• They need to pay a bill, request a prescription refill, view their health records, etc. 

Regardless of what brought them to your site and what their goals are, it should be immediately clear to any visitor how to get the information they need—and they should be able to get there with a minimum number of clicks and limited scrolling. 

You can do this in any number of ways. First and foremost is a clear and well-organized menu system. But call-out boxes, buttons, panels, and other calls to action can be used throughout the page (as long as they aren’t cluttered or distracting) to assist with navigation. 


A Patient Portal

The more a patient can accomplish directly from your website, the better.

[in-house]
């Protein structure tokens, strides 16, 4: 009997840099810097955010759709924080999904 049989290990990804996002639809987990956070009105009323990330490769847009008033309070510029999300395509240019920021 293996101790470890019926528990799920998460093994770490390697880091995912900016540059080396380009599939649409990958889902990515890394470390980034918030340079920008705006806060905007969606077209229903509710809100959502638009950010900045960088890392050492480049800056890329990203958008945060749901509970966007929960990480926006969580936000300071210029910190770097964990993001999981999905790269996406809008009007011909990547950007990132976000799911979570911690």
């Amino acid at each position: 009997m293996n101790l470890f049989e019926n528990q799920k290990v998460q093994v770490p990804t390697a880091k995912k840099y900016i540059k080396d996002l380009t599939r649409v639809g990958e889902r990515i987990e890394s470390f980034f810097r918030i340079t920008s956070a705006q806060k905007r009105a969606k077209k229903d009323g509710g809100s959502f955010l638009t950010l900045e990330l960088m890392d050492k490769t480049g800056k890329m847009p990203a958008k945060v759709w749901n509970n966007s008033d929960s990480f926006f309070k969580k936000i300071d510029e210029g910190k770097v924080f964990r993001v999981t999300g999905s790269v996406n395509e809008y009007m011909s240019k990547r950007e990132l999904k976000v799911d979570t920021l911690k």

It’s a different world than it was even just a few years ago! In 2018, more and more patients simply find it easier to do things like schedule appointments, pay bills, or access records online. 

But more than that, many of today’s patients (especially the more tech-savvy among them) now expect to have certain services available online, and get frustrated when they discover they have to actually—gasp!—make a phone call to achieve something they feel they should be able to handle themselves. 

An online patient portal (ideally integrated with your EMR system) that allows existing patients to access their medical information, schedule, request refills, pay bills, etc. is a major perk. In the not too distant future, it’s probably going to be mandatory for practices looking to stay in business. 

One quick side notein addition to the confidential information in the portal (which should always be locked behind HIPAA-compliant security), we also recommend you provide a public resource page for potential new patients. This can include information such as: